Fifteen Years of Industrial Model-Driven Development in Software Front-ends. Find WebRatio and IFML on the Novatica Journal (in Spanish!)

Novatica, the official journal of the Spanish association of Computer Science Technicians (ATI), just published a monographic issue on “Adopción industrial de la ingeniería del software dirigida por models” (industrial adoption of model-driven software engineering practices).

Together with a set of interesting experiences mainly in the Spanish market, the issue also features an article about WebML, WebRatio and IFML, written by Stefano Butti and myself, and graciously translated to Spanish by Matteo Silva and the WebRatio team in Latin America.

The paper discusses the history behind the standard IFML, recently adopted by the Object Management Group. We show how our initial proposal called WebML has been an incubator for research and industrial exploitation on conceptual modeling, exploiting existing experiences in the field and continuously addressing new challenges concerning abstractions, methods, tools, and technologies. We summarize the essence of the approach and we show the supporting modelling tool WebRatio at work.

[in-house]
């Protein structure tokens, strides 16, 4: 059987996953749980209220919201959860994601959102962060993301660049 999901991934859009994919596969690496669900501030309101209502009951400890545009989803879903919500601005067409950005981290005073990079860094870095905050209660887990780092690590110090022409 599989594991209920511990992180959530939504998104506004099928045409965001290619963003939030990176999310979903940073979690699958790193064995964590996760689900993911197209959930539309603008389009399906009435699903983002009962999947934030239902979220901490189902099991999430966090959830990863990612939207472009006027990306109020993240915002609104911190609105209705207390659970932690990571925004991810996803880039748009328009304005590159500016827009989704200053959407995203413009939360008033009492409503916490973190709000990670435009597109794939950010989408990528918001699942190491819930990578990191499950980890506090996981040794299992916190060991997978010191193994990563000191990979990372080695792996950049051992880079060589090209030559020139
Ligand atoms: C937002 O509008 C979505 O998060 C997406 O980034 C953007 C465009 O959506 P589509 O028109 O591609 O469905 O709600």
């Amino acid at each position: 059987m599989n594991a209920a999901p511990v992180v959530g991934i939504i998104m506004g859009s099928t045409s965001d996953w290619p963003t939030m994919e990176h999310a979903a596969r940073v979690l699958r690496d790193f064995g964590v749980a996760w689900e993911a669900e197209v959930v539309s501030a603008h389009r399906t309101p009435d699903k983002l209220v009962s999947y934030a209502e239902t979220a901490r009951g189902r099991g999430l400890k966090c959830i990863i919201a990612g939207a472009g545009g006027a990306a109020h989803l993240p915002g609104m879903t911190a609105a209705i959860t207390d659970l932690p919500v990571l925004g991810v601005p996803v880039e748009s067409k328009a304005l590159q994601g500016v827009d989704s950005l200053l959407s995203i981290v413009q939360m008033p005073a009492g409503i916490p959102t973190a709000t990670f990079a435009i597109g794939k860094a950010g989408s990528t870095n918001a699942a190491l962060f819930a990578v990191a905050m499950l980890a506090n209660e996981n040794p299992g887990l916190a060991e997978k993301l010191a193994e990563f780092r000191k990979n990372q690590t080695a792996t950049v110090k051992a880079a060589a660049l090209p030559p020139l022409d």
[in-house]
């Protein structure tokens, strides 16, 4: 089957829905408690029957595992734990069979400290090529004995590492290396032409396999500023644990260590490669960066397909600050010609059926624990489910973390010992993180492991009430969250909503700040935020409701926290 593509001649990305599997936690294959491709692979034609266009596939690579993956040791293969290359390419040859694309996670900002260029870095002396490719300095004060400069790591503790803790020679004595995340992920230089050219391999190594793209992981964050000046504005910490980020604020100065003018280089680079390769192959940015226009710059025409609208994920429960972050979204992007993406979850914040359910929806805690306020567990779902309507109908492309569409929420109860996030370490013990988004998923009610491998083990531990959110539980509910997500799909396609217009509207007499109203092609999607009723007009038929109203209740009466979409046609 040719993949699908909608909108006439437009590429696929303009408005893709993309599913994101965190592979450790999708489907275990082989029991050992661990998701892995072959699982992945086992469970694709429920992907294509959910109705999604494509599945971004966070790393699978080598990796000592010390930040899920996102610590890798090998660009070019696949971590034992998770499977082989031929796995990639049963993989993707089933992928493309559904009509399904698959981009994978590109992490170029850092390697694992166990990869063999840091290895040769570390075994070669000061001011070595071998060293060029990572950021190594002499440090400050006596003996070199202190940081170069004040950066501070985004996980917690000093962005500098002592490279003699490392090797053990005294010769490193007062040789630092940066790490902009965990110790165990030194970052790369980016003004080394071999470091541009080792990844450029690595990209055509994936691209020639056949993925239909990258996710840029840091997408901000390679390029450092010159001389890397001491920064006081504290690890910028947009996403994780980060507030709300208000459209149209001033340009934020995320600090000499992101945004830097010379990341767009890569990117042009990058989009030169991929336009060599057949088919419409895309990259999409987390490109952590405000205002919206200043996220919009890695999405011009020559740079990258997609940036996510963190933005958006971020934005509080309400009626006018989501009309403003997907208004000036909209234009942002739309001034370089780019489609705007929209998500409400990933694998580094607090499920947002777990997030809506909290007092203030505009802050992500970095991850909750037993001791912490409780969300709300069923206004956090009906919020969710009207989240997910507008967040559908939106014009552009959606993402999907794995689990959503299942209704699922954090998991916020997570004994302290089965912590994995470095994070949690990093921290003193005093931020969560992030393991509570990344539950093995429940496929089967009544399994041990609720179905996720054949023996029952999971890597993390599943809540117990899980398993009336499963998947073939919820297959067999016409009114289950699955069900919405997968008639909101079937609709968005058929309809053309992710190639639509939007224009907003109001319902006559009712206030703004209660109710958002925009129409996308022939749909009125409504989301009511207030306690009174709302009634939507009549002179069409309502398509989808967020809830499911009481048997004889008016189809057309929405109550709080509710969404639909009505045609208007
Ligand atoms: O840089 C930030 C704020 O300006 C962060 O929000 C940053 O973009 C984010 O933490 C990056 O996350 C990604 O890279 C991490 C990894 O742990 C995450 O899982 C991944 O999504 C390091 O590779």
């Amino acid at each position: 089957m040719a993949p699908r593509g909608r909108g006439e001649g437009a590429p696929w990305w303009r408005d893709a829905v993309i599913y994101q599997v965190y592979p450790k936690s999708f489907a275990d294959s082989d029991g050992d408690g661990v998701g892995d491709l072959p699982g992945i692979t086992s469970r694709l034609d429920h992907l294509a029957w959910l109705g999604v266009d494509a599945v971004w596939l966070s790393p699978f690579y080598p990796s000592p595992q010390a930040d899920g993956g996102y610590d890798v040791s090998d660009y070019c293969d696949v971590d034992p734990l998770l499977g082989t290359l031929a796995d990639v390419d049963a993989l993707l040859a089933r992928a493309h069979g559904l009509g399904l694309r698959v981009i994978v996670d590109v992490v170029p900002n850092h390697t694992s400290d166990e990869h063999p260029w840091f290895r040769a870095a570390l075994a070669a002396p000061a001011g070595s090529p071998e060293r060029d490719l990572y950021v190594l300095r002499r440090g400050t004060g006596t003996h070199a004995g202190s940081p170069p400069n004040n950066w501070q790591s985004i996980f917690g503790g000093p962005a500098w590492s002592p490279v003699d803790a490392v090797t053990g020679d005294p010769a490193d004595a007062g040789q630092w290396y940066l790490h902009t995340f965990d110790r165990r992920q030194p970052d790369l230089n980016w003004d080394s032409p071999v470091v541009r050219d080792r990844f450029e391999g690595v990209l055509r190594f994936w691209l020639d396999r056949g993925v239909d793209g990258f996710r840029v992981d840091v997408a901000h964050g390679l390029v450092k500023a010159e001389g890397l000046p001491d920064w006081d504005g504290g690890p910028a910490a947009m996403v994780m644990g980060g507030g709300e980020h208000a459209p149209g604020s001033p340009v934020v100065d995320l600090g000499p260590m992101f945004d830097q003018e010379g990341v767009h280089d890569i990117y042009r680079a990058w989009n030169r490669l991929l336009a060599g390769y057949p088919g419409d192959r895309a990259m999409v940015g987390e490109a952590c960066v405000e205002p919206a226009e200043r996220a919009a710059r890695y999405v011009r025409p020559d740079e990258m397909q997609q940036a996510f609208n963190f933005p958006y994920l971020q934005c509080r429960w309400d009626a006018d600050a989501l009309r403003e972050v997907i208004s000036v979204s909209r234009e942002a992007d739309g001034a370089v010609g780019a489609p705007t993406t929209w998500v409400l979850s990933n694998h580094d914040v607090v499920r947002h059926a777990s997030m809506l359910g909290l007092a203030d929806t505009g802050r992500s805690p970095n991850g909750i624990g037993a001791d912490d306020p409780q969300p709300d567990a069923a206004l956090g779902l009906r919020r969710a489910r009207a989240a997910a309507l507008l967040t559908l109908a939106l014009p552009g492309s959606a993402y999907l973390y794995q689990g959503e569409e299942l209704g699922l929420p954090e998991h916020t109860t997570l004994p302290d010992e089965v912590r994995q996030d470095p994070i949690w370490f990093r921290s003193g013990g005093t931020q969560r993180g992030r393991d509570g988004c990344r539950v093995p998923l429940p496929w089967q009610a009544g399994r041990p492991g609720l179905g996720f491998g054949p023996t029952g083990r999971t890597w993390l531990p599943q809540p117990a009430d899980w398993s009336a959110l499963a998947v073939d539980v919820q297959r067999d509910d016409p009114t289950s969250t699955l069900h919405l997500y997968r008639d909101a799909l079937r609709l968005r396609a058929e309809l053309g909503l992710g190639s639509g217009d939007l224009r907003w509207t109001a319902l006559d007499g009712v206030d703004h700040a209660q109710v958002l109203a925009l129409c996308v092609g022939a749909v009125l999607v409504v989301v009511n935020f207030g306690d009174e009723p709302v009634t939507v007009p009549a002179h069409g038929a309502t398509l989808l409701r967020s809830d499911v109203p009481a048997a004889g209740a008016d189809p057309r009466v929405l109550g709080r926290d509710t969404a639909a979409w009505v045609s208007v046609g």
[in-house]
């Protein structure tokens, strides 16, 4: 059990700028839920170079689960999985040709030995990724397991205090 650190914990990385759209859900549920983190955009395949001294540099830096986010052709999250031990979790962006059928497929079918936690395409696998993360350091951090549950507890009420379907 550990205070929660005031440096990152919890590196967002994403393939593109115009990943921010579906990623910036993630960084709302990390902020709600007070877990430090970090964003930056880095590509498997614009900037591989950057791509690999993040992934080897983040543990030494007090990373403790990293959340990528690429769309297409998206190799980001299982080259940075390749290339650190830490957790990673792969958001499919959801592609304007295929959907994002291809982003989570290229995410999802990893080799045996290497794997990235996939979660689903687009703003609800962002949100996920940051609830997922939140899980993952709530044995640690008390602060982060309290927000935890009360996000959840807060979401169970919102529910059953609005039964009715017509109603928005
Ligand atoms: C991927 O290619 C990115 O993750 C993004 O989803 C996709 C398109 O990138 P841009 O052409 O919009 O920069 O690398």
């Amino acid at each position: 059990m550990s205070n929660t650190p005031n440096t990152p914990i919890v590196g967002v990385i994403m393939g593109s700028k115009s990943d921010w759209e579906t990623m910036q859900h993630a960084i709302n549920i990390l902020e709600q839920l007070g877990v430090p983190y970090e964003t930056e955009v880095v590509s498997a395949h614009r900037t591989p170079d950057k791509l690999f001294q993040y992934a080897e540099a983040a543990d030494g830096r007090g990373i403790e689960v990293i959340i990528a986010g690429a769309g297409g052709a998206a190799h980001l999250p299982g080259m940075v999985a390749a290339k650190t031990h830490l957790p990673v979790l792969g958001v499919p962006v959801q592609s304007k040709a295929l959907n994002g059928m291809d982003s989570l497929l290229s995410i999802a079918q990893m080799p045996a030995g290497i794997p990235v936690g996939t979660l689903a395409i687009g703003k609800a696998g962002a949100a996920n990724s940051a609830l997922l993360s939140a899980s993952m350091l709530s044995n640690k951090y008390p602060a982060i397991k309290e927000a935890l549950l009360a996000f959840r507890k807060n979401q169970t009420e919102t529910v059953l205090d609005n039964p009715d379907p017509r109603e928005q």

This journal issue is a valuable resource, especially for Spanish-speaking people, as you will be able to find a comprehensive coverage of the model-driven market in Spain, and more in general some interesting industrial experiences with model-driven approaches (all written in Spanish!).

For your convenience, you can find the English and Spanish preprint versions of the articles here, in the form of WebRatio white papers, courtesy of WebRatio and Novatica.

Here below you can find the original front page of our article as published in Novatica:

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IFML – Interaction Flow Modeling Language 1.0 – My tutorial on UI and UX modeling & design at ICWE 2014

This year, ICWE – International Conference on Web Engineering, took place in Toulouse, France.